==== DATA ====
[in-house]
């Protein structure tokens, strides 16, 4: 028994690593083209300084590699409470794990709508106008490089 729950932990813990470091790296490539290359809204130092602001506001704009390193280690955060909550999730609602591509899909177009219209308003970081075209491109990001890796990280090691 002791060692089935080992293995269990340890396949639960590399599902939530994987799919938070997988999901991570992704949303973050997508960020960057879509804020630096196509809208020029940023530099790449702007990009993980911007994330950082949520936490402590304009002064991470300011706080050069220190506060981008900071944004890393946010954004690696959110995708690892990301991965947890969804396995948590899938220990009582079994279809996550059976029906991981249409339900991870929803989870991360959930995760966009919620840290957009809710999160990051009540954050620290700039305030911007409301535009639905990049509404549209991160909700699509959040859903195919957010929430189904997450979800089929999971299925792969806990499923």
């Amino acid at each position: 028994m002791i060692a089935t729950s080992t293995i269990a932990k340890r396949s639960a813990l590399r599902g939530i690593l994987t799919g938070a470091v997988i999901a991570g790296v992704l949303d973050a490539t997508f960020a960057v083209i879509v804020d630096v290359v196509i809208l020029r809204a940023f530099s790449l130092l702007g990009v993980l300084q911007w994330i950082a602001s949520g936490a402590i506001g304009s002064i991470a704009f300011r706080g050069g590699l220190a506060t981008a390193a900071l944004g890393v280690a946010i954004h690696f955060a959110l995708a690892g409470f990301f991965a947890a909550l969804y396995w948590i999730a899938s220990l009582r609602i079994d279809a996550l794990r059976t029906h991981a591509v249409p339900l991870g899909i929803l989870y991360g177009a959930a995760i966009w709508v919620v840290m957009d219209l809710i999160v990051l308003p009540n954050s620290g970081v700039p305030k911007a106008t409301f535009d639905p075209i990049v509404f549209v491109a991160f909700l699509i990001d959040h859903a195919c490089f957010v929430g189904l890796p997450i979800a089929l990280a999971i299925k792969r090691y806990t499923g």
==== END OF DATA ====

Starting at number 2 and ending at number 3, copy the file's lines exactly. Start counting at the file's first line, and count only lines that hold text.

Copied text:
């Protein structure tokens, strides 16, 4: 028994690593083209300084590699409470794990709508106008490089 729950932990813990470091790296490539290359809204130092602001506001704009390193280690955060909550999730609602591509899909177009219209308003970081075209491109990001890796990280090691 002791060692089935080992293995269990340890396949639960590399599902939530994987799919938070997988999901991570992704949303973050997508960020960057879509804020630096196509809208020029940023530099790449702007990009993980911007994330950082949520936490402590304009002064991470300011706080050069220190506060981008900071944004890393946010954004690696959110995708690892990301991965947890969804396995948590899938220990009582079994279809996550059976029906991981249409339900991870929803989870991360959930995760966009919620840290957009809710999160990051009540954050620290700039305030911007409301535009639905990049509404549209991160909700699509959040859903195919957010929430189904997450979800089929999971299925792969806990499923």
């Amino acid at each position: 028994m002791i060692a089935t729950s080992t293995i269990a932990k340890r396949s639960a813990l590399r599902g939530i690593l994987t799919g938070a470091v997988i999901a991570g790296v992704l949303d973050a490539t997508f960020a960057v083209i879509v804020d630096v290359v196509i809208l020029r809204a940023f530099s790449l130092l702007g990009v993980l300084q911007w994330i950082a602001s949520g936490a402590i506001g304009s002064i991470a704009f300011r706080g050069g590699l220190a506060t981008a390193a900071l944004g890393v280690a946010i954004h690696f955060a959110l995708a690892g409470f990301f991965a947890a909550l969804y396995w948590i999730a899938s220990l009582r609602i079994d279809a996550l794990r059976t029906h991981a591509v249409p339900l991870g899909i929803l989870y991360g177009a959930a995760i966009w709508v919620v840290m957009d219209l809710i999160v990051l308003p009540n954050s620290g970081v700039p305030k911007a106008t409301f535009d639905p075209i990049v509404f549209v491109a991160f909700l699509i990001d959040h859903a195919c490089f957010v929430g189904l890796p997450i979800a089929l990280a999971i299925k792969r090691y806990t499923g």